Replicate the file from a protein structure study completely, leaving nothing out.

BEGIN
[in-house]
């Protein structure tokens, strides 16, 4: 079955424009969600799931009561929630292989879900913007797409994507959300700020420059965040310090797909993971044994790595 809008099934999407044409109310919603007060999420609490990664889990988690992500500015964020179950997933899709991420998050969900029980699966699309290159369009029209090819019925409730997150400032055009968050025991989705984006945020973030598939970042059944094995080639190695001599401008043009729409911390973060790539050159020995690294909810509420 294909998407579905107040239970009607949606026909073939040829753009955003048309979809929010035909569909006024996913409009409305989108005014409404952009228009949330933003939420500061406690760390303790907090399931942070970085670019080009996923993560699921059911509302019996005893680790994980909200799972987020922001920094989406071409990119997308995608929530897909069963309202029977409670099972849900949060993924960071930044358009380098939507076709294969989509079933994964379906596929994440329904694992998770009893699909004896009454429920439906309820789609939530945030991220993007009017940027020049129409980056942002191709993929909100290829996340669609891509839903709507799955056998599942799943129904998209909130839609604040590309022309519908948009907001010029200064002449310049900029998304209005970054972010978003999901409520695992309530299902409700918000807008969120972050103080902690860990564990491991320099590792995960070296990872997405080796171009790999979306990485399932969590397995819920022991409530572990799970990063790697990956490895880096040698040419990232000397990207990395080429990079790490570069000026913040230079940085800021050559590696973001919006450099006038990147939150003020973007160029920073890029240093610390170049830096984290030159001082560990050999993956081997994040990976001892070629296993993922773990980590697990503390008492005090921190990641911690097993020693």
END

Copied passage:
[in-house]
């Protein structure tokens, strides 16, 4: 079955424009969600799931009561929630292989879900913007797409994507959300700020420059965040310090797909993971044994790595 809008099934999407044409109310919603007060999420609490990664889990988690992500500015964020179950997933899709991420998050969900029980699966699309290159369009029209090819019925409730997150400032055009968050025991989705984006945020973030598939970042059944094995080639190695001599401008043009729409911390973060790539050159020995690294909810509420 294909998407579905107040239970009607949606026909073939040829753009955003048309979809929010035909569909006024996913409009409305989108005014409404952009228009949330933003939420500061406690760390303790907090399931942070970085670019080009996923993560699921059911509302019996005893680790994980909200799972987020922001920094989406071409990119997308995608929530897909069963309202029977409670099972849900949060993924960071930044358009380098939507076709294969989509079933994964379906596929994440329904694992998770009893699909004896009454429920439906309820789609939530945030991220993007009017940027020049129409980056942002191709993929909100290829996340669609891509839903709507799955056998599942799943129904998209909130839609604040590309022309519908948009907001010029200064002449310049900029998304209005970054972010978003999901409520695992309530299902409700918000807008969120972050103080902690860990564990491991320099590792995960070296990872997405080796171009790999979306990485399932969590397995819920022991409530572990799970990063790697990956490895880096040698040419990232000397990207990395080429990079790490570069000026913040230079940085800021050559590696973001919006450099006038990147939150003020973007160029920073890029240093610390170049830096984290030159001082560990050999993956081997994040990976001892070629296993993922773990980590697990503390008492005090921190990641911690097993020693």